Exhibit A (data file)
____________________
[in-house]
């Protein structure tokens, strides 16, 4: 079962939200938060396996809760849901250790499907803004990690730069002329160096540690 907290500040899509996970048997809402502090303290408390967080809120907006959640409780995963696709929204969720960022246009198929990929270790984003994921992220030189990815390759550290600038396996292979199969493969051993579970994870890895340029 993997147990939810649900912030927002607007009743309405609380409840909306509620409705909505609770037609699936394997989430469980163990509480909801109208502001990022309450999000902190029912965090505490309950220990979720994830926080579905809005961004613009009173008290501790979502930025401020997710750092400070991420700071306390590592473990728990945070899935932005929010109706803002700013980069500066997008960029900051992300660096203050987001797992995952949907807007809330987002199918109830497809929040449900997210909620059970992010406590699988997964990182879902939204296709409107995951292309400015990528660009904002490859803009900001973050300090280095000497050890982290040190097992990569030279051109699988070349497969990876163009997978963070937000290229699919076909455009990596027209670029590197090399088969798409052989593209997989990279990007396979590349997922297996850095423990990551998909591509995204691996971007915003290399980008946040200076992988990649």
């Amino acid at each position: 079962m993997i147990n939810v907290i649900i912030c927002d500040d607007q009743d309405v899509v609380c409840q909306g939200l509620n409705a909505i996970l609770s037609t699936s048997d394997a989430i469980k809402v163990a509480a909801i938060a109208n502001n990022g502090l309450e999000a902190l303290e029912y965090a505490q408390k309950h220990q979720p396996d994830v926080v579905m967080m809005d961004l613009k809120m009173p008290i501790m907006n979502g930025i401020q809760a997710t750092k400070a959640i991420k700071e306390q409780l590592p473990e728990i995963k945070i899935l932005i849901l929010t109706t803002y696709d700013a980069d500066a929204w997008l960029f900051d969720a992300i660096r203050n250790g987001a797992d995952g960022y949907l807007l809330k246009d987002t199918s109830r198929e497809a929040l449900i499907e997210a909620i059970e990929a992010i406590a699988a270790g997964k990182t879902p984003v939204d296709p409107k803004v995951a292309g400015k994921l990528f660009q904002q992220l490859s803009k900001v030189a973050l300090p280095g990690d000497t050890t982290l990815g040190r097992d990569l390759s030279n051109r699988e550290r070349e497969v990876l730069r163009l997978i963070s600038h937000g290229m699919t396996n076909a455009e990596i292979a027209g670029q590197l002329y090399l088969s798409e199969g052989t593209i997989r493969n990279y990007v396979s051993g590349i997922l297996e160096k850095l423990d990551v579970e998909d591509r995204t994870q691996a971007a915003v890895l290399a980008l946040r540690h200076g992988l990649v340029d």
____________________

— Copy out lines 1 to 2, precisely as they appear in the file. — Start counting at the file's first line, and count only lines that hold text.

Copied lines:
[in-house]
């Protein structure tokens, strides 16, 4: 079962939200938060396996809760849901250790499907803004990690730069002329160096540690 907290500040899509996970048997809402502090303290408390967080809120907006959640409780995963696709929204969720960022246009198929990929270790984003994921992220030189990815390759550290600038396996292979199969493969051993579970994870890895340029 993997147990939810649900912030927002607007009743309405609380409840909306509620409705909505609770037609699936394997989430469980163990509480909801109208502001990022309450999000902190029912965090505490309950220990979720994830926080579905809005961004613009009173008290501790979502930025401020997710750092400070991420700071306390590592473990728990945070899935932005929010109706803002700013980069500066997008960029900051992300660096203050987001797992995952949907807007809330987002199918109830497809929040449900997210909620059970992010406590699988997964990182879902939204296709409107995951292309400015990528660009904002490859803009900001973050300090280095000497050890982290040190097992990569030279051109699988070349497969990876163009997978963070937000290229699919076909455009990596027209670029590197090399088969798409052989593209997989990279990007396979590349997922297996850095423990990551998909591509995204691996971007915003290399980008946040200076992988990649």